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  • Debasis Dwivedy

Performance Testing ForgeRock with K6 (for beginners :-))


k6 is a modern, developer-friendly load testing tool built with Go programming language. It offers a simple and efficient way to create, execute, and analyse load tests. k6 provides a JavaScript-based scripting approach, making it accessible to both developers and non-technical users.

Testing ForgeRock installation can be tricky as there are several components to ForgeRock, and testing each component and optimising it for the production environment can be time-consuming.

The technical test is composed of 3 parts:

  • Load testing is a crucial aspect of ensuring the performance and reliability of web applications. It involves simulating realistic user traffic to determine how an application behaves under different load conditions.

  • Soak testing ensures that the system can operate under high demand for a longer period.

  • Stress testing allows you to find the breaking point of the system.

k6 is a powerful open-source load-testing tool that simplifies the process of testing and provides actionable insights. This guide will explore the key concepts and steps involved in load testing with k6 for ForgeRock setup.


About the Author

Debasis is a Senior ForgeRock Subject Matter Expert at Midships leading ForgeRock implementations at customers across South East Asia. For further details about this blog, please reach out on


Installation and Setup:

To get started with k6, you need to install it on your local machine or a dedicated load testing environment. k6 supports major operating systems like Windows, macOS, and Linux. The installation process is straightforward and well-documented in the official k6 documentation. The details of the installation can be found in the link below:

Writing a k6 Test Script:

k6 test scripts are written in JavaScript, allowing you to define realistic user scenarios, specify HTTP requests, and add assertions to verify the application's response. You can utilize the k6 API to simulate complex user interactions, handle dynamic data, and control test flow.

I found this better than jmeter as sometimes the plugins in jmeter can be overwhelming and hard to understand. k6 allows programmers to write the test scripts as normal JavaScript using the request/response syntax and scale it up if and when required.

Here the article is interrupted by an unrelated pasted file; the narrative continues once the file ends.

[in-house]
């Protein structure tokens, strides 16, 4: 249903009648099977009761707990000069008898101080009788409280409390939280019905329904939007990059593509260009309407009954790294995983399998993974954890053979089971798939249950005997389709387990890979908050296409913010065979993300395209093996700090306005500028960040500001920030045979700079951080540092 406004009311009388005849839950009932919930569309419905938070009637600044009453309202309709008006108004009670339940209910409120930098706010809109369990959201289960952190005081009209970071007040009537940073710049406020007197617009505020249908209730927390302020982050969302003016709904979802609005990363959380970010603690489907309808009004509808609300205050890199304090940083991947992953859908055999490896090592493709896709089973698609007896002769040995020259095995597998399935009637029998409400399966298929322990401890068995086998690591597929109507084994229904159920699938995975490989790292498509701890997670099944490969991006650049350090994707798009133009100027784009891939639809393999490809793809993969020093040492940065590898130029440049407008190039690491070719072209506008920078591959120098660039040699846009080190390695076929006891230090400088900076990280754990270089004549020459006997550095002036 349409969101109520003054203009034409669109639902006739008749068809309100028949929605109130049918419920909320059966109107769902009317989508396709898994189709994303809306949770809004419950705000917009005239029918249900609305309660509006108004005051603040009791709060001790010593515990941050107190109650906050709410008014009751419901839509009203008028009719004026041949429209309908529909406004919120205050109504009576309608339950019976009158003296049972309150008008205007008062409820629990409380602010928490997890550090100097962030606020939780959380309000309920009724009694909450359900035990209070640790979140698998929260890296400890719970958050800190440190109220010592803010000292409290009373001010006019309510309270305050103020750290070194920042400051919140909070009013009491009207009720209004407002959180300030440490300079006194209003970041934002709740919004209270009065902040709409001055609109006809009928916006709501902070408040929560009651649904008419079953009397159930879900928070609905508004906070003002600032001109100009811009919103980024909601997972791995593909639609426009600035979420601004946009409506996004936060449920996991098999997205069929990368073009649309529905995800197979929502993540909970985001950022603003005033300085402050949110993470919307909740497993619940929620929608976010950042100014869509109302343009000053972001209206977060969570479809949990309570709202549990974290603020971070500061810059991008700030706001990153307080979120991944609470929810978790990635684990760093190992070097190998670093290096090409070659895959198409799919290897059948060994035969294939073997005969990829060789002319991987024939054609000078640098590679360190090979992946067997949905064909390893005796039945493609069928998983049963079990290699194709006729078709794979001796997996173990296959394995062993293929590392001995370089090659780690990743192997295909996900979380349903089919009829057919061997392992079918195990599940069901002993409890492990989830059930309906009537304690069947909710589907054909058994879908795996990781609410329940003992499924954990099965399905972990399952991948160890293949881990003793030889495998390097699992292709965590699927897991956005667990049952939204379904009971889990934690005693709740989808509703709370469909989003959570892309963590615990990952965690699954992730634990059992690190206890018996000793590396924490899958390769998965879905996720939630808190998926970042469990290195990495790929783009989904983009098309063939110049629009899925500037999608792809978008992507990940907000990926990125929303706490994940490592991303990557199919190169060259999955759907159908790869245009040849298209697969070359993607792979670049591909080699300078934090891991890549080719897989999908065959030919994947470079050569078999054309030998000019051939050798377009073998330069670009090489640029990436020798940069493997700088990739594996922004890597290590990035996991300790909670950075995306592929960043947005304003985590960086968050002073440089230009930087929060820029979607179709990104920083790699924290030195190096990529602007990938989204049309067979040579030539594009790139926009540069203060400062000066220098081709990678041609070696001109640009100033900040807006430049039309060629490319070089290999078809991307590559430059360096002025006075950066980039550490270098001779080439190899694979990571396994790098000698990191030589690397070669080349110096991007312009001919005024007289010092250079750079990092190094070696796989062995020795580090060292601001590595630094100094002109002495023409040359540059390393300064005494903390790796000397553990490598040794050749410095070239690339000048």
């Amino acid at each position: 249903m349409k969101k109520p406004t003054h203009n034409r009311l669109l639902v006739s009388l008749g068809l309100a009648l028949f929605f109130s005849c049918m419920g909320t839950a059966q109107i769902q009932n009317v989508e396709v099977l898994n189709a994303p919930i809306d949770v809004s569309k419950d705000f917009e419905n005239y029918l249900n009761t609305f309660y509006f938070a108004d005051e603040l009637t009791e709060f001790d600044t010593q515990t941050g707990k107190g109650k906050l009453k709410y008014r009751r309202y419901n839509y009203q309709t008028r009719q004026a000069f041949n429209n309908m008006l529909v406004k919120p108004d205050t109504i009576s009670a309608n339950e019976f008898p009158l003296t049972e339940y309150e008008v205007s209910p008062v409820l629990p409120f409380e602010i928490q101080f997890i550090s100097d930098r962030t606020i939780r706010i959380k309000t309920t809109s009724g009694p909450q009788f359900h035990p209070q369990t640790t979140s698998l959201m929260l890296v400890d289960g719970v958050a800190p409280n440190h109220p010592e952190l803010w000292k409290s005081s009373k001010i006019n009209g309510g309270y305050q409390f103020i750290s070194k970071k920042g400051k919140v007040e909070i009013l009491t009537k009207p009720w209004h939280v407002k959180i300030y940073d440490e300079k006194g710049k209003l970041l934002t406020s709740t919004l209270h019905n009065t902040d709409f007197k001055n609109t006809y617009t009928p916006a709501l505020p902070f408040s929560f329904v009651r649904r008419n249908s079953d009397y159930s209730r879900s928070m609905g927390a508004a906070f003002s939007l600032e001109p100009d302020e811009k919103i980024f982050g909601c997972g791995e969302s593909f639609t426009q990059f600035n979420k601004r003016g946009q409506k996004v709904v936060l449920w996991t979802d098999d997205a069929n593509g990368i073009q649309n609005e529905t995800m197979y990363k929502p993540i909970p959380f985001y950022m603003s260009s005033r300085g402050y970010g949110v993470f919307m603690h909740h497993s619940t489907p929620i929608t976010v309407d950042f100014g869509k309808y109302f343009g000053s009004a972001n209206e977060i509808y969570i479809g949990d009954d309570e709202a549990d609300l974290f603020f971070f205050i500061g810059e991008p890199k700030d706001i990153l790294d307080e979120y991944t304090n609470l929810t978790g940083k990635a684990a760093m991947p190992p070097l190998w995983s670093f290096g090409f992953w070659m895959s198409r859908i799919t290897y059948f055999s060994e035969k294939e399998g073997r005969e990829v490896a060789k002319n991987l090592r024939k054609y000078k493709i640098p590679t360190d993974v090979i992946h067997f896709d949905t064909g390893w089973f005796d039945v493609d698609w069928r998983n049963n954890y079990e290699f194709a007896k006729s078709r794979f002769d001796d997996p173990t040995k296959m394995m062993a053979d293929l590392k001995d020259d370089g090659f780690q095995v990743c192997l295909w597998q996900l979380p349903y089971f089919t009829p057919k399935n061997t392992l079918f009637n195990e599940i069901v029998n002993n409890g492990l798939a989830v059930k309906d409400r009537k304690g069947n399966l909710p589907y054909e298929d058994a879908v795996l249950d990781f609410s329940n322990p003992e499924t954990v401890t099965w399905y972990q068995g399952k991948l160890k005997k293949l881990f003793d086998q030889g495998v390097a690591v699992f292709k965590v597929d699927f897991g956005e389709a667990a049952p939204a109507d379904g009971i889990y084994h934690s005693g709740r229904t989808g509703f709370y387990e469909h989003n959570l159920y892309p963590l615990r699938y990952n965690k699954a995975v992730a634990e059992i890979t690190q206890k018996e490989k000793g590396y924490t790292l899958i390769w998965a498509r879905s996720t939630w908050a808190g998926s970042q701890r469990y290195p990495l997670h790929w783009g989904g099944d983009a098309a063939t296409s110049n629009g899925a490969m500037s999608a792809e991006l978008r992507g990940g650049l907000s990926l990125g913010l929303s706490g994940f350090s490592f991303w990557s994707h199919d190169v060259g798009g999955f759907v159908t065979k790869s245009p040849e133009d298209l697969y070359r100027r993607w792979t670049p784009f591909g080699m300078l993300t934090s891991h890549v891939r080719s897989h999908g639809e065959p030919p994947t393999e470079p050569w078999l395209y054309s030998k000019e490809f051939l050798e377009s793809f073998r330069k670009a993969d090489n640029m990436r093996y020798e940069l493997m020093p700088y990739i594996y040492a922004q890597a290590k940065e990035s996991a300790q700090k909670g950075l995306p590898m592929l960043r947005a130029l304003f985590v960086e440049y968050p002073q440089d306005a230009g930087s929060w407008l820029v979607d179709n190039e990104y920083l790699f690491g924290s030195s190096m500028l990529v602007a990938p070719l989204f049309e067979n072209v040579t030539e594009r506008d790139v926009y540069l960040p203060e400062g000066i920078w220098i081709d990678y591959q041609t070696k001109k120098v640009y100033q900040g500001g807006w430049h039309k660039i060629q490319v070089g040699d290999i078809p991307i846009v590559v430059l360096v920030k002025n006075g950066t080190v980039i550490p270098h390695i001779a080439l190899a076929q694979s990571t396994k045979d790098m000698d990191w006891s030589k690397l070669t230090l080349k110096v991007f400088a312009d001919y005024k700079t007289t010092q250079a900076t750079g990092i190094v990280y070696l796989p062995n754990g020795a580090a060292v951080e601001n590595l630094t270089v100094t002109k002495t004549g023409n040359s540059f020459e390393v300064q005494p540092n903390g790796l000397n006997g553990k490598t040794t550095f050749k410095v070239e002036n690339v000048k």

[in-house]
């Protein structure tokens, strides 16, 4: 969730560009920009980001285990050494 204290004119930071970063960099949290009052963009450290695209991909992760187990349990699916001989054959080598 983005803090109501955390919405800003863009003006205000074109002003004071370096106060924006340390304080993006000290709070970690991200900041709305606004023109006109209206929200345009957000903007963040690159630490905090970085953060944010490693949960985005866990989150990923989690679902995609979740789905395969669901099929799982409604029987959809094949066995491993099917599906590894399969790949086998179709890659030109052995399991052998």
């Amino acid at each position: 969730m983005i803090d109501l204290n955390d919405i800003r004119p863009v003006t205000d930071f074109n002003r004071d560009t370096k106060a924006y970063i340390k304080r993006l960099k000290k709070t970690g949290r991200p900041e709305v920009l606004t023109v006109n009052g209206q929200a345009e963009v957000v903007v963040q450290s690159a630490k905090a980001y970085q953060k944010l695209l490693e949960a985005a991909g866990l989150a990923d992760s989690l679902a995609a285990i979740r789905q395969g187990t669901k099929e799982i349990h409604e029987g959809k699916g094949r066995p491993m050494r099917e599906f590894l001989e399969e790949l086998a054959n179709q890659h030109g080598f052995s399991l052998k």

It also provides fine granularity as the response from a previous request can be used to determine the next request. All these requests can be clubbed together to form a long/short test script which can be loaded independently to test specific scenarios.

Below is a sample:

import http from 'k6/http';
import { group } from "k6";
import { Counter } from 'k6/metrics';
let CounterErrors = new Counter("Errors");
let CounterDuration1 = new Counter("Login1");
let CounterDuration2 = new Counter("Login2");
let CounterDuration3 = new Counter("Login3");
const url ="";
export function login1(token) {
  let params = {
    headers: {
       "accept-api-version": "protocol=1.0,resource=2.1",
         "Accept": "application/json",
         "Content-Type": "application/json",
         "X-OpenAM-Username": "testuser",
         "X-OpenAM-Password": "Password12345",
  let res =`${url}/am/json/realms/root/realms/test/authenticate`, {}, params);
  return tokenId;

export function login2(token) {
  let params = {
    headers: {
       "accept-api-version": "protocol=1.0,resource=2.1",
         "Accept": "application/json",
         "Content-Type":   "application/x-www-form-urlencoded",
         "Cookie": token,
    redirects: 0,
  let payload ={
    "scope":   "openid",
     "response_type": "code",
    "client_id":   "testClient",
     "redirect_uri": "",
    "decision":   "allow",
     "code_challenge":   "j3wKnK2Fa_mc2tgdqa6GtUfCYjdWSA5S23JKTTtPF8Y",
    "code_challenge_method":   "S256",
    "csrf":   token,
    "state":   "abc123",
  let res =`${url}/am/oauth2/test/authorize`, payload, params);
  let   code=res.headers.Location.split('&')[0].split('?')[1].split('=')[1];
  return code;
export function login3(code) {
  let params = {
    headers: {
         "Content-Type":   "application/x-www-form-urlencoded",

  let payload ={
    "code":   code,
     "grant_type": "authorization_code",
    "client_id":   "testClient",
     "code_verifier":   "ZpJiIM_G0SE9WlxzS69Cq0mQh8uyFaeEbILlW8tHs62SmEE6n7Nke0XJGx_F4OduTI4",
     "redirect_uri": "",
  let res =`${url}/am/oauth2/test/access_token`, payload, params);
  let   access_token=res.json()["access_token"];
  return access_token
export default function() {
  let token=login1();
  let code=login2(token);
  let   access_token=login3(code);

The above script name sample.js could be run by using the command below, which will run it once for one user:

k6 run sample.js

For more sample on how to write the scripts can be found from the link below:

Configuring Load Scenarios:

k6 provides various configuration options to simulate different types of load scenarios. You can define the number of virtual users (VUs), duration of the test, and ramp-up periods. Additionally, k6 allows for specifying thresholds and tolerances to determine the test's success criteria.